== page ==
×

Remembering Larry

Family, friends share memories of businessman and community supporter Larry Ross who died on tuesday

— Submitted photo Larry Ross poses with his daughter Molly Pickett on her wedding day. Friends and family are remembering the Webster City businessman who died on Tuesday.

Best dad ever – that’s how Matt Ross describes his father, Larry Ross.

His daughter Molly Pickett loved seeing him interact with his three grandsons — Cole, Drew and Henry –making breakfast for them on Saturday mornings or chasing geese in the golf cart at the golf course.

Daughter Katie Johnson remembers acting as Larry Ross’ caddy at the Iowa Masters tournaments.

Those memories are bubbling to the surface this week as the family, friends, employees and the community is reeling from the news of Larry Ross’ death.

Ross, 68, longtime owner of Seneca St. Saloon, died Tuesday at Mercy Medical Center in Des Moines. His wife, Kay, said Ross pulled a muscle in his abdomen last week. By Saturday night, the pain from the injury had gotten worse and in the middle of the night, she took him to Van Diest Medical Center. A CT scan revealed a tear in abdominal muscle that was bleeding into itself, causing a large hematoma.

— Submitted photo Larry Ross holds his infant grandson Henry. Ross, the owner of Seneca St. Saloon, and longtime community supporter, died Tuesday at Mercy Medical Center in Des Moines.

“It was very painful,” Kay said. “And all they could do was try to manage the pain with meds.”

He returned to the hospital on Monday morning and was admitted so that his pain could be addressed with IV medication.

In order to be admitted, Ross was given a COVID-19 test, which came back positive.

“Everyone was shocked, including Dr. Subhash. Larry had no symptoms and he wasn’t treated for it,” Kay said.

Later that day, his condition deteriorated and the decision was made to transport Ross by LifeFlight to Des Moines. But before he could get on the helicopter, Ross coded. He was revived and was put on the helicopter. But he coded again while in flight and they couldn’t bring him back.

Kay was not able to be in the hospital with him, due to his COVID-19 diagnosis. But she was determined to see her husband before the helicopter left, so she met the gurney as the crew was wheeling him to the helipad. She let him know that she was there, told him she loved him and gave him a kiss.

“I was able to see him one last time,” she said.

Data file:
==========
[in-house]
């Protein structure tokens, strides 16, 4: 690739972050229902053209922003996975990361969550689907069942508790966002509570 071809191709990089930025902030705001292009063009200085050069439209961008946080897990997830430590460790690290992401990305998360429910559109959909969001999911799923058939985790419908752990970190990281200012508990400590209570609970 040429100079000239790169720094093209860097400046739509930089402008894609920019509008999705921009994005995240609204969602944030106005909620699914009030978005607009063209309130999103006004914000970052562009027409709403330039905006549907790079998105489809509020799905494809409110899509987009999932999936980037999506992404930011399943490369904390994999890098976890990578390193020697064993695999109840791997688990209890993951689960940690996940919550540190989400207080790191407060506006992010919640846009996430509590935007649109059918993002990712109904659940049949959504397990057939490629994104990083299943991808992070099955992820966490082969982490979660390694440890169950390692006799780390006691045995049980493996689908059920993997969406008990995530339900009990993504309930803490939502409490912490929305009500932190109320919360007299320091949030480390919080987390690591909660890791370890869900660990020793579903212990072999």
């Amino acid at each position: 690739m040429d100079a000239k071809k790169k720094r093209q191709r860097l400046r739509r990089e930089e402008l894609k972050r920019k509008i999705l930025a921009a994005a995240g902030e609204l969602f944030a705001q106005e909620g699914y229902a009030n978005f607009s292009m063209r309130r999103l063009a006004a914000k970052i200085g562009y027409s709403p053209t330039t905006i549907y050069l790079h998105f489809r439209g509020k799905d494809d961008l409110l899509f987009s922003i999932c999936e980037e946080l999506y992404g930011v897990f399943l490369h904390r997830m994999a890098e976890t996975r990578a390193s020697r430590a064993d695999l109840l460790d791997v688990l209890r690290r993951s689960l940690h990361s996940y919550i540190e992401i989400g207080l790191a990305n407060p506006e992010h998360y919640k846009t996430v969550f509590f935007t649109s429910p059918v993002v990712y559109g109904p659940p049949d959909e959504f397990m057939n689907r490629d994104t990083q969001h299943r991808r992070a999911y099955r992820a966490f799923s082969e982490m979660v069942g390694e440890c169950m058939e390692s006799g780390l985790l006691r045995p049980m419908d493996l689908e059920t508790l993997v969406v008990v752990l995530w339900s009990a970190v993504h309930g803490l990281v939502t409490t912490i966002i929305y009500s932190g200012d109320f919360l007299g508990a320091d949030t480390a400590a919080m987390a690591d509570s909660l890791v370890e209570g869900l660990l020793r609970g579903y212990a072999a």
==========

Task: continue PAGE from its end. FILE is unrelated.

Longtime business owner

Larry Ross opened the Saloon 40 years ago with friend and business partner George Rasmussen. Ross was no stranger to the bar industry as he had worked for establishments owned by his father and uncle growing up.

“At one time the Ross family kind of had a corner on the bar business in Webster City,” according to Kay.

The old Brins’ warehouse on Seneca Street proved to be the perfect location for the business. The two friends remodeled the building, taking the walls down to the familiar brick work still seen today.

In 1985, they expanded and eventually opened the kitchen to begin serving food.

His children said that Ross always said he was a sports bar before they were a “thing.”

Kay and the children all put in hours working at the Saloon through the years.

“He taught them all some great lessons about how to have great relationships with people and how to be a team player,” Kay said.

Jason Stampka, a longtime friend and former employee, said the news of Ross’ death was devastating.

“Truthfully, I pulled over and cried when I found out. And then Erik (Stroner) and I called one another and we cried to one another. It was devastating. I never saw it coming,” he said.

“I’ve known Larry for 30 years,” said Jason Stampka. “I worked at the Saloon for 7 or 8 years with (Stroner), and Larry basically helped me get into golf and made me better. There would be Sunday mornings where Larry would be doing book work and we (Stroner and Stampka) would go talk to Larry. We’d talk about sports, or life, or anything really for a couple hours. He was just special to both of us.

“I always said if I got in trouble with the law, he’d be the first person I’d call and he’d bail me out, no questions asked. If you had any life problem, Larry was there for you.”